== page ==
These boy’s aim seemed to be to be allowed to do whatever they wanted in my classroom which mostly involved harassing fellow students and disrupting what I was trying to teach. It probably didn’t help that, in the society of this community normal boys weren’t supposed to be interested in music.

    In conferences, one set of parents seemed to have the attitude that their son would never do any such thing in class, and implied that I must be responsible for his behavior issues. The other dad told me to call him if his son gave me any further trouble with the clear implication that he’d beat the stuffing out of him at home if I did (I didn’t).

    I soon discovered that both boys were likely being physically abused at home, and that my predecessor also used to “hurt” them to try to get them to behave. This was back before teachers were “required reporters” of such things and before county social service and law enforcement were equipped to handle such complaints with any level of finesse and skill.

    At this time, in this area, it’s quite possible that local authorities would simply have regarded it as a parent’s right to discipline their kids in any way they chose. The same would likely have been the case with the former teacher.

    The administration of that small rural school was certainly ill equipped to assist me, those students, or their families in any way.

    All of which is just to say that as a teacher in that particular community I was under threat of harm from some of my students, I needed strong social work skills to go with my teaching skills, and, together with most of my fellow teachers, was regarded with hostility as someone who, in trying to teach factual reality and bring an awareness of the beauty of something other than country music to the kids of that community, I was suspected of trying to warp those kids away from their parents’ “true conservative” values.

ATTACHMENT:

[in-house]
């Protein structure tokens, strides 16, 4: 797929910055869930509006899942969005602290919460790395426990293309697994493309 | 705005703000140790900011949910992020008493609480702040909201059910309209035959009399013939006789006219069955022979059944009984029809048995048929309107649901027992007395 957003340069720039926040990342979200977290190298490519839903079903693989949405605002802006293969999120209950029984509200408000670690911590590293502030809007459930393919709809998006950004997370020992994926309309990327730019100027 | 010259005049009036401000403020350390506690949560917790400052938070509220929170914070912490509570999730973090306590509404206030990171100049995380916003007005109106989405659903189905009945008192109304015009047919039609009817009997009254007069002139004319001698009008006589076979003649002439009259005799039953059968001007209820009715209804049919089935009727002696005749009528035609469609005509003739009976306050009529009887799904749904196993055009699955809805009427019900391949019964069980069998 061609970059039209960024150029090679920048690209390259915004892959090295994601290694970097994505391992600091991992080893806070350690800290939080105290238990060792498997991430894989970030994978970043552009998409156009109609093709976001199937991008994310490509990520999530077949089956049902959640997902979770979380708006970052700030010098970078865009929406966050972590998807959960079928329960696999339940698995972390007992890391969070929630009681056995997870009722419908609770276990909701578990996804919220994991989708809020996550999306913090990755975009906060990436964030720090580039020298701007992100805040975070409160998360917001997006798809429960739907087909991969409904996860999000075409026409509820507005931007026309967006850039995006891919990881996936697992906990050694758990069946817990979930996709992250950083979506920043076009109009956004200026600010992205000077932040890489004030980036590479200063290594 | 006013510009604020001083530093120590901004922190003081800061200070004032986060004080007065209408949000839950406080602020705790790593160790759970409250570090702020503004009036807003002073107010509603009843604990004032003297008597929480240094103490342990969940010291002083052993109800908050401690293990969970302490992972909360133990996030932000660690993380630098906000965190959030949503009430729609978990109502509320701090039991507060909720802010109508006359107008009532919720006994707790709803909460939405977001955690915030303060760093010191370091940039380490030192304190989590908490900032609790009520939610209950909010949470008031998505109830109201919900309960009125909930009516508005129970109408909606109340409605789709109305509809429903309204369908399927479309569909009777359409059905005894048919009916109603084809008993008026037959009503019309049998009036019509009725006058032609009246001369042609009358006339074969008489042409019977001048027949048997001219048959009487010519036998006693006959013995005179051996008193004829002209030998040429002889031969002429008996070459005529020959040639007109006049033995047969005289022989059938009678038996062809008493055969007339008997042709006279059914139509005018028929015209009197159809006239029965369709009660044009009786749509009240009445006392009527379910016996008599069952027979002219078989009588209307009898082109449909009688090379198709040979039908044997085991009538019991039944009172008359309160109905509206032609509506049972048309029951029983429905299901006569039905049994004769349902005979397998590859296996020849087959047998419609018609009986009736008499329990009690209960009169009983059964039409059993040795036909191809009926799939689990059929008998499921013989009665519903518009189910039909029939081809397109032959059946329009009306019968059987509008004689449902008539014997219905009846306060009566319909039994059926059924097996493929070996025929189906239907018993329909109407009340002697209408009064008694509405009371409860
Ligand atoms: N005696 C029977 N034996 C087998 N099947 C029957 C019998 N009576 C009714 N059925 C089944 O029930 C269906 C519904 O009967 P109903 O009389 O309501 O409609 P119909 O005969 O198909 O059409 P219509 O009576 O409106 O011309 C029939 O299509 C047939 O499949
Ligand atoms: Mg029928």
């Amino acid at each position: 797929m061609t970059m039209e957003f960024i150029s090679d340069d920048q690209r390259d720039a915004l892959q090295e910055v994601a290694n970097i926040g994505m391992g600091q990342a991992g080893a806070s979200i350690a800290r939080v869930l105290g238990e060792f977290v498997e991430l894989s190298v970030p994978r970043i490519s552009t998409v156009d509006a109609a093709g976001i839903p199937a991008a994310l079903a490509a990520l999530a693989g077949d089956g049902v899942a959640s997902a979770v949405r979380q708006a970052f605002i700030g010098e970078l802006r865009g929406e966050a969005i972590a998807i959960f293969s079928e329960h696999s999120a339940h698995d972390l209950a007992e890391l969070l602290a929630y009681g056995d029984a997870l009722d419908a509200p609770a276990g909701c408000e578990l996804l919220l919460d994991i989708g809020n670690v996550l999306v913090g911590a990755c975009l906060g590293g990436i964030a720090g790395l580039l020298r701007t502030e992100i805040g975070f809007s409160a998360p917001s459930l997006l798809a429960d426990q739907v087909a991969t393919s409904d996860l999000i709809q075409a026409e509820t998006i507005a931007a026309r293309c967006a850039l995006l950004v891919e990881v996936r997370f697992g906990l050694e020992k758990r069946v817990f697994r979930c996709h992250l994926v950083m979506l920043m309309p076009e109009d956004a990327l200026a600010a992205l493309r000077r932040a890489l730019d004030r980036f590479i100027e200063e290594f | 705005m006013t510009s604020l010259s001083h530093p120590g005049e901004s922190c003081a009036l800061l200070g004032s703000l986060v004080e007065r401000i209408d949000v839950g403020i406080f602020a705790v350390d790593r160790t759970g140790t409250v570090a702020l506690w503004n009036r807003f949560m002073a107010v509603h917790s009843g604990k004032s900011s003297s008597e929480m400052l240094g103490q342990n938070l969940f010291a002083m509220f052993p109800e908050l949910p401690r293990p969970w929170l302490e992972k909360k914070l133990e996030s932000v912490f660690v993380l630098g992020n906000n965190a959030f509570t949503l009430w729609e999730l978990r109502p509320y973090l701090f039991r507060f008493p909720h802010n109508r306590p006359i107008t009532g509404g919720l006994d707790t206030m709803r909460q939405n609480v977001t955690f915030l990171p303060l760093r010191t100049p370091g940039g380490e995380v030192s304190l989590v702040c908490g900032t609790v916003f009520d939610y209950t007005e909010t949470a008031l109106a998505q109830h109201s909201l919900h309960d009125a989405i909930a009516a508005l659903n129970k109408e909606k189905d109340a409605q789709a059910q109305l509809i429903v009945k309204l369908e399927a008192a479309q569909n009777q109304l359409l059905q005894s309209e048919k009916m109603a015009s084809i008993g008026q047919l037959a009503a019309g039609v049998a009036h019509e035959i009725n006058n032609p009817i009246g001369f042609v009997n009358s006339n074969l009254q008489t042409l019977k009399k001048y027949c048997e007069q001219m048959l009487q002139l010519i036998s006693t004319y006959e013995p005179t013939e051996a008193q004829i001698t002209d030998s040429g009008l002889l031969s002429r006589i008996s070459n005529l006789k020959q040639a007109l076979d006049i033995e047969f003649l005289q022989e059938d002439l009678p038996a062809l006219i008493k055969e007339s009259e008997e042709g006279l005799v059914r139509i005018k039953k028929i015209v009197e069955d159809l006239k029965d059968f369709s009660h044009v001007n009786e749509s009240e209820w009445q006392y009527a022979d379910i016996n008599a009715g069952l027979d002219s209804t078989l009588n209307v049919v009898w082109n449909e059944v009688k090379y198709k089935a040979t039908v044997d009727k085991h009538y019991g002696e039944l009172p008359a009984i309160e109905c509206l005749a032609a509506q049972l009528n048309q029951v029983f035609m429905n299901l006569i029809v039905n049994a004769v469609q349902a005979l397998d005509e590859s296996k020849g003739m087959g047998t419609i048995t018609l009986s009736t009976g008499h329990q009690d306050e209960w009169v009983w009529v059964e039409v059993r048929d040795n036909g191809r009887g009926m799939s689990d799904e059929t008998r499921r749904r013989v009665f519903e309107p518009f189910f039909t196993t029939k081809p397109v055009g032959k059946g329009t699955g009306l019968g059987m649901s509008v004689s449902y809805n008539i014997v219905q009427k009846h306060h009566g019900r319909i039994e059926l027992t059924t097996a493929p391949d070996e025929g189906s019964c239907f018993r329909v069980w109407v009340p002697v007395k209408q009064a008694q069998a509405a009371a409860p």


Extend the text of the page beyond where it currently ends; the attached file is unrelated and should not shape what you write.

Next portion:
I had a much more positive experience in my next teaching position in a school in Northwestern Minnesota, but I’ve always wondered if those two troubled boys managed to grow up to be reasonably functional adults.

    Those who have never stood within a community which may or may not be anything resembling functional,…

    before a group of that community’s youngsters many of whom may have been raised with a continuous barrage of disrespect if not hostility toward teachers and education in general because of the provable truth and factual information they impart,…

    and attempted to teach those youngsters things that they, as adults, will need to know or may come to truly appreciate, despite what their parents might “truly believe,”…

    just have NO idea what teachers are up against nor how much they owe those teachers if their kids grow up to function reasonably well in a rapidly-changing world.

    Kids, parents, and our communities would be far better off if the old aphorism about expressing your love for your children by loving your spouse were broadened to include, at the very least, respecting and supporting their teachers until you have factual (non-rumor-mongered, non weasel news-based) reasons to do otherwise.

Leave a Reply